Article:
A note on model risk, policy design, and political alliances
My previous post advocating a collaborative detente between post-Keynesians, market monetarists, and mainstream saltwater economists, has drawn smart and often skeptical comments. Some critics suggest I understate the dissimilarities between the three schools, and argue that any sort of fusion would amount to a muddled middle, centrism only for its own sake. (I like this: “The centrist position on building a bridge would end up with a bridge halfway across the river.”)
If I were advocating some kind of Grand Unified Theory, I might concede the point. But I’m not advocating a theoretical fusion at all. I’m advocating a policy compromise. Quarreling schools may not find very much common ground in arguments over theory. Theory and its inseparable twin, ideology, are too pervasive to admit much compromise. They are indistinguishable from reality. Our eyes form the world before the world forms our vision. When truth itself is at stake, we will not easily give ground.
But it is not the truth that we are after here. We should strive for something far less grand: to do actual good in the world. It just so happens that the theoretical disputes which divide the disciples and apostates of Keynes do not prevent overlap in the solution space. We can work together even when the stories that we tell ourselves are worlds apart.
And since it is at least possible that my side might be wrong, the existence of others who are almost certainly mistaken is actually helpful. We can build insurance policies out of their errors and make resilient analogues of Pascal’s wager. The point is not to take the best a priori position. The point is to avoid going to hell.
I am not neutral between the economic schools I’ve identified for a love-fest. Although I dislike binding myself with labels, I lean post-Keynesian. I agree with many critics that monetary policy alone is unlikely to be effective, and my gut inclination is not at all favorable to monetary policy as an instrument. I think overreliance on monetary policy, especially during the so-called Great Moderation, played a key role in the development of socially destructive inequality and economically catastrophic patterns of aggregate investment.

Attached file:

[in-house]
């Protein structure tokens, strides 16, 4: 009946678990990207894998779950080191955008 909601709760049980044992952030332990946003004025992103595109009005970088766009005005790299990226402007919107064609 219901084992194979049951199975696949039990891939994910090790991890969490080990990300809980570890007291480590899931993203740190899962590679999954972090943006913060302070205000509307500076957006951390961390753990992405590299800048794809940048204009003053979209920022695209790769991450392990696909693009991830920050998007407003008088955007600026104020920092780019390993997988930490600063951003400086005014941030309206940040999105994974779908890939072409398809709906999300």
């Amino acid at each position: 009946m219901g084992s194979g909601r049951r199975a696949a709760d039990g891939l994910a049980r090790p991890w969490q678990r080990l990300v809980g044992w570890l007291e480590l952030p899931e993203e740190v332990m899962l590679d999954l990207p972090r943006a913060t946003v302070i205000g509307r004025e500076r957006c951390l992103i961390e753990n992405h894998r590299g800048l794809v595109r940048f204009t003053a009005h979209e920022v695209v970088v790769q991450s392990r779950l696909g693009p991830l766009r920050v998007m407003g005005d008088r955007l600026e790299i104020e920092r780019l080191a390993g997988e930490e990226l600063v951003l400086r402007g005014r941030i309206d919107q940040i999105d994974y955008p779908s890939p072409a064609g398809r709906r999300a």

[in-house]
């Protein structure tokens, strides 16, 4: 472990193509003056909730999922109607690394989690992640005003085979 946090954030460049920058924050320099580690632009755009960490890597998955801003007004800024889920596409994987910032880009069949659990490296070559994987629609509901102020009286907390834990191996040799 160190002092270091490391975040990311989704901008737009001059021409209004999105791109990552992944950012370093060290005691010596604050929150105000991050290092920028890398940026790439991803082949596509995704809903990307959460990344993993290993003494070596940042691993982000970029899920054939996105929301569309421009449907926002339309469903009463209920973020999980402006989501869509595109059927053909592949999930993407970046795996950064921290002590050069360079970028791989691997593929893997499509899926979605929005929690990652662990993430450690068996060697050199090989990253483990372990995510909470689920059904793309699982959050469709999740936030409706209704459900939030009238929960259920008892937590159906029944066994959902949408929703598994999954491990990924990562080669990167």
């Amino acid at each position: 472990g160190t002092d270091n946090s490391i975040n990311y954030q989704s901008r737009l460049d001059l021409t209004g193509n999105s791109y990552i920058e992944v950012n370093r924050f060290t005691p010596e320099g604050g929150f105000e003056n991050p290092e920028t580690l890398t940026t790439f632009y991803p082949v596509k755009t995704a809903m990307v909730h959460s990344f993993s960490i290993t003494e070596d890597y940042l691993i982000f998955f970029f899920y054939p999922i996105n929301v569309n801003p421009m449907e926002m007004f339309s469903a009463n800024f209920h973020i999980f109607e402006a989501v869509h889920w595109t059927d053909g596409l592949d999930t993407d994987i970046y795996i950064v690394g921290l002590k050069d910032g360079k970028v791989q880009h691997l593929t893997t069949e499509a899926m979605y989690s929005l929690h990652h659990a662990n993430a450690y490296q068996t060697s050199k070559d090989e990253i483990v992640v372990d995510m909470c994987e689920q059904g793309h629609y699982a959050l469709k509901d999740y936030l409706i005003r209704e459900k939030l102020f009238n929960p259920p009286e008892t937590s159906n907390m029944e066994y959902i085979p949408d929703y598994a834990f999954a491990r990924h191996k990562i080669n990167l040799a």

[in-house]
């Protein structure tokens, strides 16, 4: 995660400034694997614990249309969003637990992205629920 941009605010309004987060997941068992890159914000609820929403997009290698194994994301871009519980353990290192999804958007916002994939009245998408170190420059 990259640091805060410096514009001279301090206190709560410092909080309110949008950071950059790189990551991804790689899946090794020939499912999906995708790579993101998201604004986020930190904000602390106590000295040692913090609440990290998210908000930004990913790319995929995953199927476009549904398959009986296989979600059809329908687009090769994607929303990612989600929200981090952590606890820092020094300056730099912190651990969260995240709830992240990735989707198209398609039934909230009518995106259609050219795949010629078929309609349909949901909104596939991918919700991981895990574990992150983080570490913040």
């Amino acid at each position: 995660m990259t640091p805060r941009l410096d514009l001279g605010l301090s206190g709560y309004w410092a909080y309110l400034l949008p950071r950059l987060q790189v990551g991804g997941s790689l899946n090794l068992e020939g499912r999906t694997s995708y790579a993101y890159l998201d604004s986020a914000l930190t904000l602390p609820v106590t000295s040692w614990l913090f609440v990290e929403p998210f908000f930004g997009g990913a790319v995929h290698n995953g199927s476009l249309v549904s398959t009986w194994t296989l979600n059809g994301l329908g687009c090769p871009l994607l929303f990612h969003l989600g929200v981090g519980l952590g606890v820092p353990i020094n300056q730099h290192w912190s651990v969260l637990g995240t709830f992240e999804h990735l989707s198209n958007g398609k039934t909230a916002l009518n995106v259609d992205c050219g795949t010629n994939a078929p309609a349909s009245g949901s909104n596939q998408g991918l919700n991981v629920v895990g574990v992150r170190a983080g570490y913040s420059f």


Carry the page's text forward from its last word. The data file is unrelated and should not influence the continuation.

But, as the finance types like to say, that’s a sunk cost. We are in a global depression. Despite periods of respite, I think we are likely to remain in a depression until we sort out the immense social conflict embedded in the financial and political claims we’ve accumulated against against one another. This is a bad situation. Last time, it took a catastrophic global war before we put our squabbles into perspective and found ways to engineer a reset. That kind of thing is still not off the table.
The incremental cost of trying a bit more monetary policy seems small to me by comparison. I don’t think it’s likely to work, but I am heartened at least that the variant proposed by the market monetarists is much less toxic than the mainstream dogma that, de jure or de facto, prizes price stability above all things. I’m still skeptical, but NGDP path targeting represents a huge improvement over inflation targeting as a monetary policy rule. I’d be willing to give it a try. In exchange, I’d like to try to persuade monetarists of good will to agree to limits on what constitutes legitimate monetary policy, and to assent to a coherent and non-corrupt fiscal lever as a backstop.
This sets up a wager that both sides should smugly accept. The market monetarists should be glad to accept the fiscal backstop, despite theoretical objections, because they should be sure that it will not need to be used. I can put up with one last big monetary push. I expect it won’t work, but it will automatically open the door to policy that I’m pretty sure will work. In either case, whichever side is wrong will be glad to have taken the bet. There are devils in the details, obviously. There are some forms of monetary policy that I’d consider too destructive to try, that might “work” in terms of restoring growth in macro aggregates but that would threaten social values I hold dear. The “fiscal lever” is unlikely to be a decentralized job guarantee engineered by Pavlina Tcherneva and Randy Wray, which in a more perfect world I’d like to see given a try. But the world is as it is, and time is of the essence.
One of the worst unintended consequences of the Obama administration is that it has discredited compromise. We can argue about whether Obama was hapless and naive, or whether he was cynical and canny, using compromise as a fig leaf to promote the center-right outcomes that he actually favors. But to the progressive left, “compromise” has come to mean sacrificing core ideals and values as the starting position in negotiations that only gets worse.
But compromise is not always a bad idea. Sometimes there are people with whom one can find common ground despite important, even fundamental, differences. That doesn’t mean we smudge away the disagreements, that we cease to argue the merits and demerits of conflicting models and worldviews. But we shouldn’t let our debates in the seminar room prevent or delay finding a practical consensus. If we are not, all of us, just a constellation of egos engaged in a masturbatory pissing match to establish our place in academic or journalistic hierarchies, then we need to find ways to leaven our disputes with provisional compromises and coordinated efforts to improve the real world. In real time.